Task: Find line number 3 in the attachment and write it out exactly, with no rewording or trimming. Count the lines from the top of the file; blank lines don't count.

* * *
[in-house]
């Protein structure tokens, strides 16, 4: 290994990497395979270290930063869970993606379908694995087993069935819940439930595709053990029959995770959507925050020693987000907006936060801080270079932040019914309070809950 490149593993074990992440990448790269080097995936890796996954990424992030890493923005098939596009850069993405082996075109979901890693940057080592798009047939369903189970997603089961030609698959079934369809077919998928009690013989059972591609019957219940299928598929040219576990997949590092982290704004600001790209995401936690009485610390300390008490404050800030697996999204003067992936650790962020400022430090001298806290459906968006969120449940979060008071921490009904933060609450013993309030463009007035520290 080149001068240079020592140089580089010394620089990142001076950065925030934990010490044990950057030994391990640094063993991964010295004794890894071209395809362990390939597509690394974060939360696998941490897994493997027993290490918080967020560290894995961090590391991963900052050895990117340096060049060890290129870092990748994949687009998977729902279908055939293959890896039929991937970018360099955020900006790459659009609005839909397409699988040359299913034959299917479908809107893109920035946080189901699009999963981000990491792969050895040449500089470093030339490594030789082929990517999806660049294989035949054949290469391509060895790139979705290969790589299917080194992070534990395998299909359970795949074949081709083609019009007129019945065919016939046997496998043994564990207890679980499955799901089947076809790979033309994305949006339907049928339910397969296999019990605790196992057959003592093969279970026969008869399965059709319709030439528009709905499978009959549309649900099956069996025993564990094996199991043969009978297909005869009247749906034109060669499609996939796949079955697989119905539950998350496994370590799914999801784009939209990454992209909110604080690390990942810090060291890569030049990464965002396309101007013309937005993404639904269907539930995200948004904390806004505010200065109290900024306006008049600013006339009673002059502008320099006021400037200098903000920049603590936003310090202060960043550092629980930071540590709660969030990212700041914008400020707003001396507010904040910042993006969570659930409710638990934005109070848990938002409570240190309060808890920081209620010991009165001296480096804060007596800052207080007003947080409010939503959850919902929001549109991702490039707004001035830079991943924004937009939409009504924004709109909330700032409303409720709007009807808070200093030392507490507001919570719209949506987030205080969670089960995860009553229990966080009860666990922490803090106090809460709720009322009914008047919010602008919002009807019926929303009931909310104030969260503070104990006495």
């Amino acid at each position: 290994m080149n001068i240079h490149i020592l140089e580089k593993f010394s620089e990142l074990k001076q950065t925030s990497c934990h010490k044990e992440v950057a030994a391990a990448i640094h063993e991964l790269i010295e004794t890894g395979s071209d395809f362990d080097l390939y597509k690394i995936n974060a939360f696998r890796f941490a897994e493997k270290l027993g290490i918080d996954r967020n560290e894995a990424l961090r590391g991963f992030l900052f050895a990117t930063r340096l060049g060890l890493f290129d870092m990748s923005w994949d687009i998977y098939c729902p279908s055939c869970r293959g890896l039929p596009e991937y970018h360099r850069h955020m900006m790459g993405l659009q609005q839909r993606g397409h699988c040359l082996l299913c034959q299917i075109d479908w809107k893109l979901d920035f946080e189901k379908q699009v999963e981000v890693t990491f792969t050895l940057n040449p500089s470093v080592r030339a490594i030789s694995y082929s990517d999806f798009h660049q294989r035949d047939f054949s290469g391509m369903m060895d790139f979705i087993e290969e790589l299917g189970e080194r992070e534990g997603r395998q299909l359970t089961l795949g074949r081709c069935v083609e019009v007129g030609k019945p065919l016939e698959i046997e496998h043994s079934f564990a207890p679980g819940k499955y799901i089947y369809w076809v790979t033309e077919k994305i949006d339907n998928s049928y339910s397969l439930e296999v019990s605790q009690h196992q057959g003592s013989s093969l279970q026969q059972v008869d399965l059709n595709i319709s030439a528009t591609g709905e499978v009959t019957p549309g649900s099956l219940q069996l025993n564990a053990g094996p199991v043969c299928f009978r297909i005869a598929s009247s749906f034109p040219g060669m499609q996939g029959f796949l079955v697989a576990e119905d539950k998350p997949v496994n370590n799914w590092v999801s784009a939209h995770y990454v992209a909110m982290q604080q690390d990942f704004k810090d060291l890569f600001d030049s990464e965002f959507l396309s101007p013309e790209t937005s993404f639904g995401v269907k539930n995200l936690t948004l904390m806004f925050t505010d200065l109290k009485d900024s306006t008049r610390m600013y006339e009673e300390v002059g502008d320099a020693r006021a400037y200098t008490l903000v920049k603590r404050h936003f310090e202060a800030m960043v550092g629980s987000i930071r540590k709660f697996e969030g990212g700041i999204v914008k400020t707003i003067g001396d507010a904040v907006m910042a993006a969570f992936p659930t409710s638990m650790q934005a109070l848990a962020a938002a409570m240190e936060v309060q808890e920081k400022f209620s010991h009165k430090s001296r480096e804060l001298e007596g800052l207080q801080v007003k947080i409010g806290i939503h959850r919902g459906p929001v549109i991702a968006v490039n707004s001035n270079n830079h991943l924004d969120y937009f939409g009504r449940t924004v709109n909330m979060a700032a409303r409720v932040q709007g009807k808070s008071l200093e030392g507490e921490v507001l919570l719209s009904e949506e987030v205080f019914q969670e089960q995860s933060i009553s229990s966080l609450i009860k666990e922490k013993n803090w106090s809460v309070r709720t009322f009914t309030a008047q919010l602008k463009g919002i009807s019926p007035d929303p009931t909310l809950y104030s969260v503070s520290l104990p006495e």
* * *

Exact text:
């Amino acid at each position: 290994m080149n001068i240079h490149i020592l140089e580089k593993f010394s620089e990142l074990k001076q950065t925030s990497c934990h010490k044990e992440v950057a030994a391990a990448i640094h063993e991964l790269i010295e004794t890894g395979s071209d395809f362990d080097l390939y597509k690394i995936n974060a939360f696998r890796f941490a897994e493997k270290l027993g290490i918080d996954r967020n560290e894995a990424l961090r590391g991963f992030l900052f050895a990117t930063r340096l060049g060890l890493f290129d870092m990748s923005w994949d687009i998977y098939c729902p279908s055939c869970r293959g890896l039929p596009e991937y970018h360099r850069h955020m900006m790459g993405l659009q609005q839909r993606g397409h699988c040359l082996l299913c034959q299917i075109d479908w809107k893109l979901d920035f946080e189901k379908q699009v999963e981000v890693t990491f792969t050895l940057n040449p500089s470093v080592r030339a490594i030789s694995y082929s990517d999806f798009h660049q294989r035949d047939f054949s290469g391509m369903m060895d790139f979705i087993e290969e790589l299917g189970e080194r992070e534990g997603r395998q299909l359970t089961l795949g074949r081709c069935v083609e019009v007129g030609k019945p065919l016939e698959i046997e496998h043994s079934f564990a207890p679980g819940k499955y799901i089947y369809w076809v790979t033309e077919k994305i949006d339907n998928s049928y339910s397969l439930e296999v019990s605790q009690h196992q057959g003592s013989s093969l279970q026969q059972v008869d399965l059709n595709i319709s030439a528009t591609g709905e499978v009959t019957p549309g649900s099956l219940q069996l025993n564990a053990g094996p199991v043969c299928f009978r297909i005869a598929s009247s749906f034109p040219g060669m499609q996939g029959f796949l079955v697989a576990e119905d539950k998350p997949v496994n370590n799914w590092v999801s784009a939209h995770y990454v992209a909110m982290q604080q690390d990942f704004k810090d060291l890569f600001d030049s990464e965002f959507l396309s101007p013309e790209t937005s993404f639904g995401v269907k539930n995200l936690t948004l904390m806004f925050t505010d200065l109290k009485d900024s306006t008049r610390m600013y006339e009673e300390v002059g502008d320099a020693r006021a400037y200098t008490l903000v920049k603590r404050h936003f310090e202060a800030m960043v550092g629980s987000i930071r540590k709660f697996e969030g990212g700041i999204v914008k400020t707003i003067g001396d507010a904040v907006m910042a993006a969570f992936p659930t409710s638990m650790q934005a109070l848990a962020a938002a409570m240190e936060v309060q808890e920081k400022f209620s010991h009165k430090s001296r480096e804060l001298e007596g800052l207080q801080v007003k947080i409010g806290i939503h959850r919902g459906p929001v549109i991702a968006v490039n707004s001035n270079n830079h991943l924004d969120y937009f939409g009504r449940t924004v709109n909330m979060a700032a409303r409720v932040q709007g009807k808070s008071l200093e030392g507490e921490v507001l919570l719209s009904e949506e987030v205080f019914q969670e089960q995860s933060i009553s229990s966080l609450i009860k666990e922490k013993n803090w106090s809460v309070r709720t009322f009914t309030a008047q919010l602008k463009g919002i009807s019926p007035d929303p009931t909310l809950y104030s969260v503070s520290l104990p006495e």